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Building on success: Developing projects to expand ‘Cradle-To-Grave’ control of radioactive sources


Practically all countries in the world use radioactive sources. The rays they emit can be used for many beneficial purposes, in medicine, industry and agriculture. But if sources are not controlled properly, they pose a threat to human health and the environment. The IAEA is helping countries to develop effective, safe and secure control systems for their radioactive sources - from the cradle to the grave. 'Cradle-to-grave' refers to the control of radioactive sources from distribution to installation, use, disuse, and through to disposal.

From 1 to 5 December 2014, the IAEA held a workshop at its headquarters in Vienna, Austria, to develop a model cradle-to-grave project. The workshop was organized within the framework of the IAEA's interregional technical cooperation (TC) project INT/9/176, 'Strengthening Cradle-to-Grave Control of Radioactive Sources in the Mediterranean Region', and aimed to support the preparation and development of tailor-made concrete project proposals.

Eleven participants from 10 Member States from the Africa, Asia and the Pacific, Europe and Latin America regions, along with international experts, strategic partners and IAEA staff, participated in the week-long event. They worked together to identify the key elements and logic of a model TC project to provide support to Member States in establishing, strengthening and sustaining cradle-to-grave control of radioactive sources.

The model design was subsequently used to prepare two project proposals for the 2016-2017 technical cooperation programme: one for the Great Caribbean region, and another that would build on the achievements of the current interregional project and that would be open to all IAEA Member States, focusing on the introduction of advanced methods and techniques of cradle-to-grave control.

The proposed regional project for the Great Caribbean region will target countries within the region that are new to the TC programme or have basic cradle-to-grave needs.

The current interregional cradle-to-grave project has been instrumental in the development of methodologies and tools, ranging from tools to track and control radioactive sources and safety assessment methodologies, to tools to condition sources or to facilitate the disposal of radioactive sources. The proposed new interregional project will help participating Member States as they introduce policies and develop capabilities to apply the cradle-to-grave approach to the management of radioactive sources, and will further develop and pilot IAEA-designed tools and methodologies in participating countries.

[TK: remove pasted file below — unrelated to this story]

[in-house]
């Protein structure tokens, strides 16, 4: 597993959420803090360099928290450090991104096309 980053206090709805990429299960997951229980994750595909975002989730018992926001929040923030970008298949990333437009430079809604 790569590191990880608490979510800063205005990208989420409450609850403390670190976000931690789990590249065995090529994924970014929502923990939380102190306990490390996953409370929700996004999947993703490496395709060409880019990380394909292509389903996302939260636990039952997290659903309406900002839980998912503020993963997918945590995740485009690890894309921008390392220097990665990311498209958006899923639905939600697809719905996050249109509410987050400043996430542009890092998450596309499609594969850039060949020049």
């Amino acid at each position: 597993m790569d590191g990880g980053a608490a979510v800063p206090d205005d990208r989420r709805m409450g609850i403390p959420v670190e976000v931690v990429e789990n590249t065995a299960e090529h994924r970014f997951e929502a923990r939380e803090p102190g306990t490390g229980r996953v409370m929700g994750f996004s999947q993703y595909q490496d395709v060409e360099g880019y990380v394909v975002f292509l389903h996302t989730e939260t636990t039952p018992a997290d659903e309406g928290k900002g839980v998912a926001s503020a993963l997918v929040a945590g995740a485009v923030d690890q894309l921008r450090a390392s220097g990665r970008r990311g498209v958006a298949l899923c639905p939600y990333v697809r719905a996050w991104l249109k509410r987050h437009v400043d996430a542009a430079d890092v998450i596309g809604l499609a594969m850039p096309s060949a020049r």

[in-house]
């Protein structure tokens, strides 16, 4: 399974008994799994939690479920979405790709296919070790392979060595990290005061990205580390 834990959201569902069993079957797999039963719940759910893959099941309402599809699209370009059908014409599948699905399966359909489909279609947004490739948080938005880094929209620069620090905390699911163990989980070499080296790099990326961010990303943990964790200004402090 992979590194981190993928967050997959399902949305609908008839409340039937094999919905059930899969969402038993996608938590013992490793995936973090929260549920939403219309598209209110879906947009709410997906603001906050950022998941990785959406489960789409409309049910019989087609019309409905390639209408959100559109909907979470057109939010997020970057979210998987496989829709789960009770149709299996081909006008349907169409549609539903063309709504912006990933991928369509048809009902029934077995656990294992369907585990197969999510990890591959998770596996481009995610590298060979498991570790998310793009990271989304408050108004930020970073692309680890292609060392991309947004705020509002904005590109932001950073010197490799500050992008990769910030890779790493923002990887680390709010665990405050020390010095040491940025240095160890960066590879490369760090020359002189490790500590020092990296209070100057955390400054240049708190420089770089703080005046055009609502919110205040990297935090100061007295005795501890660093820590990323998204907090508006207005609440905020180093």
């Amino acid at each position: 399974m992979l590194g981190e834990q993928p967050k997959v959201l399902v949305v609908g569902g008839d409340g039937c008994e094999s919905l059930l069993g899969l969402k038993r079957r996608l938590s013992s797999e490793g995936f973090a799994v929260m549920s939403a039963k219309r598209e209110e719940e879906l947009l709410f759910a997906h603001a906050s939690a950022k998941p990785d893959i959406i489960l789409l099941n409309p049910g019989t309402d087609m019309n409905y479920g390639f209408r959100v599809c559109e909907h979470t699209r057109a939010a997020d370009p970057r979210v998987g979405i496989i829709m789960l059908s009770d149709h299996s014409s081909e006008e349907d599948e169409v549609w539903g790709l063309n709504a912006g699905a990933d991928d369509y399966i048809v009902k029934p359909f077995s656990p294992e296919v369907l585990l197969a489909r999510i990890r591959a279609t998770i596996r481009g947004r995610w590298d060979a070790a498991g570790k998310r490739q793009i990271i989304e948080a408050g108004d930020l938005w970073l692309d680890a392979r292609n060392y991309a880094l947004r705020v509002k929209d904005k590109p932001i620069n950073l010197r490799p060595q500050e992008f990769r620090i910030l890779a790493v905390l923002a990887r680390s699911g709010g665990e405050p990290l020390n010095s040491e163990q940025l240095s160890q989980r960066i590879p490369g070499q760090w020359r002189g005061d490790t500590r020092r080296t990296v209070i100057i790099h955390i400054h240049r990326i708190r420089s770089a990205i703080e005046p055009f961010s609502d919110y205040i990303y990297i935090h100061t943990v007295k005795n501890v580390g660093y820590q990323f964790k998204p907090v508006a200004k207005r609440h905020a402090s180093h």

Much of the recent workshop was dedicated to providing training in project design, using the Logical Framework Approach and taking into account the TC programme's quality criteria. The training was participatory - Member States had to identify their needs and priorities, and to pin down the results that the projects would be expected to achieve. Detailed work plans for each project were also developed, and both projects were also encouraged to include a communication outreach plan to strengthen cross-country learning, foster cooperation among Member States and ensure the visibility of the projects.

At the end of the week, the Permanent Missions were invited to an information session. Keynote speakers from the European Commission, the USA and Spain - all strategic partners of the ongoing project - described their cooperation with the TC programme in general and specifically in the framework of the project. A film 'From the Cradle to the Grave: Paving the Way for the Control of Radioactive Sources', was screened. The film was produced within the framework of the current interregional project, and has footage of training events from various locations.

This was followed by a presentation of the two project proposals for the TC programme 2016-2017 by Mr. Charles Grant of Jamaica and Mr Abderrahim Bouih of Morocco, giving the audience a chance to provide feedback on the new proposals.  

  Project INT9/1/76 is carried out with funding
by the European Union and the IAEA..

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